The case against R. Kelly has been building for years.
The controversial singer, now 52, was acquitted of child pornography charges in 2008, but numerous women have accused Kelly of sexual misconduct throughout his career. When it premiered in January, Lifetime’s explosive documentary series, “Surviving R. Kelly,” put a spotlight on those accusations and a criminal case against the artist soon followed, pursued by Kim Foxx.
So, just who is Kim Foxx, and in what's her involvement in the criminal case against R. Kelly?
Foxx is currently the State’s Attorney for Cook County, Illinois, and she became a key player in Kelly’s legal battle when she made a public plea in January for any victims of R. Kelly to reach out to her office.
Foxx called the press conference just days after the premiere of the Lifetime documentary, and she addressed the allegations made against Kelly in the film, calling the claims “deeply, deeply disturbing” and sharing her own feelings on the case.
“I was sickened by the allegations. I was sickened as a survivor. I was sickened as a mother. I’m sickened as a prosecutor,” she said. “I worked in this office for a number of years, including in 2008, and so the allegations were not new to me, but I think listening to survivors, and giving a platform to survivors to be able to tell their stories, was heartbreaking.”
Foxx’s position is a unique one, explained Shaila Dewan, national criminal justice editor for The New York Times, during Lifetime’s follow-up special, “Surviving R. Kelly: The Impact.”
“Kim Foxx is a very special case,” she said. “Eight-five percent of prosecutors are white men and about 1 to 2 percent are black women. Not only that, she herself is a victim of child sexual abuse.”
In 2016, Foxx, 46, was the first black woman to be elected the Cook County state’s attorney, according to The New York Times. When she began working in the office as a prosecutor in 2001, she focused on trying cases that involved people who had been victimized by more powerful individuals, the paper reports. It’s an area that she had some personal experience in; as a child, she was molested by an older male cousin and, on another occasion, raped after two boys pulled her into a house on her way home school.
Foxx told The Times that she made her public plea in order to give survivors a chance to tell their stories.
“I hope that the public has seen that there is a real need to have conversations about sexual abuse and sexual assault, particularly with young victims,” she said.
Foxx’s decision to address the public has been met with some criticism, however, particularly from Kelly’s lawyer, Steve Greenberg, who slammed Foxx during an interview with the Chicago Tribune in January.
“The idea that a prosecutor would solicit potential victims like a late-night personal injury attorney is offensive,” he said. “People know if they are a victim of a crime to contact the police. … Nobody has come forward and said they were the victim of any misconduct by Mr. Kelly because nobody has been.”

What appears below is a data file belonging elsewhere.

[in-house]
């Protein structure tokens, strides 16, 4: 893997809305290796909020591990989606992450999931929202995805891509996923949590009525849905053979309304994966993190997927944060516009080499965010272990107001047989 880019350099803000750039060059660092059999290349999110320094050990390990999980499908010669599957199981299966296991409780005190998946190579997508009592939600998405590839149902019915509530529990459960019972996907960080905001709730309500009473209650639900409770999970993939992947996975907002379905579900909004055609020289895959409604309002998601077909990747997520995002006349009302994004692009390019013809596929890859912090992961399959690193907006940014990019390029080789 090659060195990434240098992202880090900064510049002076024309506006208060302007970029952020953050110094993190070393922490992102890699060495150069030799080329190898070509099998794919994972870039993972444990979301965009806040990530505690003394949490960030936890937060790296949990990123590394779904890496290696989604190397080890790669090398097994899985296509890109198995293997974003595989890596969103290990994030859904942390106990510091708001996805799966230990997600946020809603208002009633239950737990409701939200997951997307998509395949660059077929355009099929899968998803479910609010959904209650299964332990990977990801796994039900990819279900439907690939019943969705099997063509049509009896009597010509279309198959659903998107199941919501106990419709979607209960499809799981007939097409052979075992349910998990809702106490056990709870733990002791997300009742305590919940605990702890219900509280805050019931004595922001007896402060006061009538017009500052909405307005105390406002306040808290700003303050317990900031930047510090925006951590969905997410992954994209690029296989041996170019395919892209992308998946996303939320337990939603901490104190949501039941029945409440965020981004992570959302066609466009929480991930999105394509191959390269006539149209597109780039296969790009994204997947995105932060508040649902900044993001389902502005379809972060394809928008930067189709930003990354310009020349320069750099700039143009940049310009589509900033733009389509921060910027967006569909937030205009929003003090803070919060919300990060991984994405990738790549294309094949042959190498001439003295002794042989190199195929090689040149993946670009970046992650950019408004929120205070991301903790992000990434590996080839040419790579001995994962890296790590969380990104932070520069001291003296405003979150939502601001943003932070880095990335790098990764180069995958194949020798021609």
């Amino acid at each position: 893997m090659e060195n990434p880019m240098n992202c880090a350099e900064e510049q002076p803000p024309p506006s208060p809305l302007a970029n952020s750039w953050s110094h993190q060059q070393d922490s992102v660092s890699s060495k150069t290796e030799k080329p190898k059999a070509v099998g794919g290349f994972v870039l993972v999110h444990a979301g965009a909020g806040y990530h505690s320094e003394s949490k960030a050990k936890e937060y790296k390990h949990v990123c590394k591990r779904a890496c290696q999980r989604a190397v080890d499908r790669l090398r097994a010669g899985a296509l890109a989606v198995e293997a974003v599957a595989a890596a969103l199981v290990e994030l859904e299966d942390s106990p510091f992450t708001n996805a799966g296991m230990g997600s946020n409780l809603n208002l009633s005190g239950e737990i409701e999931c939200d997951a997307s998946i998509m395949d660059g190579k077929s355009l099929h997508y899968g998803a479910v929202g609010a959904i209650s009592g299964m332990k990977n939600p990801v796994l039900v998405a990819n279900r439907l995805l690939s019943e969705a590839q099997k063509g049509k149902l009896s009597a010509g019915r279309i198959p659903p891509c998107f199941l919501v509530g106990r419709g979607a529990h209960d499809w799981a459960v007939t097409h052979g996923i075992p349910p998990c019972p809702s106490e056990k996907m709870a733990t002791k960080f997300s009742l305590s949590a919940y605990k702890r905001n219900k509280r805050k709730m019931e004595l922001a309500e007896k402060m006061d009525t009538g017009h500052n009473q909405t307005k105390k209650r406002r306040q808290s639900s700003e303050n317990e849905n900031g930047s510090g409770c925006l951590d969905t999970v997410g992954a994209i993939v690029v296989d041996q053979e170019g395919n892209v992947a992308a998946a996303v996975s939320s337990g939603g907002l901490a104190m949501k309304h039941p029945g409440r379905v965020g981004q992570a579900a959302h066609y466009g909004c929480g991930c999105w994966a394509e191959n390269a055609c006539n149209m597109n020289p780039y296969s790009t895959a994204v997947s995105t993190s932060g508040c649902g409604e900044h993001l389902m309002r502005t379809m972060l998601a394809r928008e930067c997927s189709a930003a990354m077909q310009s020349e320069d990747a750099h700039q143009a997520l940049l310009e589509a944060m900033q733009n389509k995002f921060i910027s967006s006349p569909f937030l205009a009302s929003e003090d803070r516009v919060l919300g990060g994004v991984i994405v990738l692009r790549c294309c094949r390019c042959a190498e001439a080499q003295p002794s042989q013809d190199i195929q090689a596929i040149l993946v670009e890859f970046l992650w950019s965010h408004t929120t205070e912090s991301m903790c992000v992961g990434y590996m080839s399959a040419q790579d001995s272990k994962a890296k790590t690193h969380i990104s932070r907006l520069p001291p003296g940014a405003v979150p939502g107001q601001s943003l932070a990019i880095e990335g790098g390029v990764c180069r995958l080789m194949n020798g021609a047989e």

Katie Phang, a legal contributor to NBC News, explained during “Surviving R. Kelly: The Impact,” why Foxx’s press conference was considered so controversial.
“There’s a lot of criticism for that move,” she said. “It’s the idea that she was asking for victims to come forward and maybe even giving them a vehicle to be able to perhaps lie against R. Kelly, to bring false claims against R. Kelly.”
Others, however, supported Foxx’s very public stance on the case.
“The message that I got from it was, ‘Finally. Finally, someone’s taking us seriously. Finally, someone’s listening,’” music journalist Shani Saxon said during “The Impact.” “And, more importantly, someone who’s in a position of power, someone who can actually affect real change is paying attention and taking action.”
Kelly was charged with 10 counts of aggravated criminal sex abuse in February, with prosecutors claiming that he victimized three girls and one woman. (Prosecutors are also believed to be in possession of multiple tapes that show Kelly sexually assaulting an underage girl, but the singer’s lawyer denies as much.)
The Kelly case isn't the only prominent one Foxx has been involved in recently. Her office has come under fire for its handling of the Jussie Smollett case. The "Empire" actor was accused by Chicago police of falsely claiming to have been the victim of a racist, homophobic hate crime - a claim that resulted in weeks of investigation by law enforcement. Foxx's office ultimately dismissed the charges against Smollett in exchange for community service and the forfeiture of his $10,000 bond, prompting criticism from the police and the city of Chicago.
Searching for the best true crime podcasts? Subscribe to Martinis & Murder and join hosts Daryn Carp and John Thrasher as they chat about creepy crimes and unsolved mysteries... while sipping on killer drinks from our murderous mixologist Matt the Bartender. Each episode will focus on a new true crime, with all the gory details, and a cocktail recipe to get you through.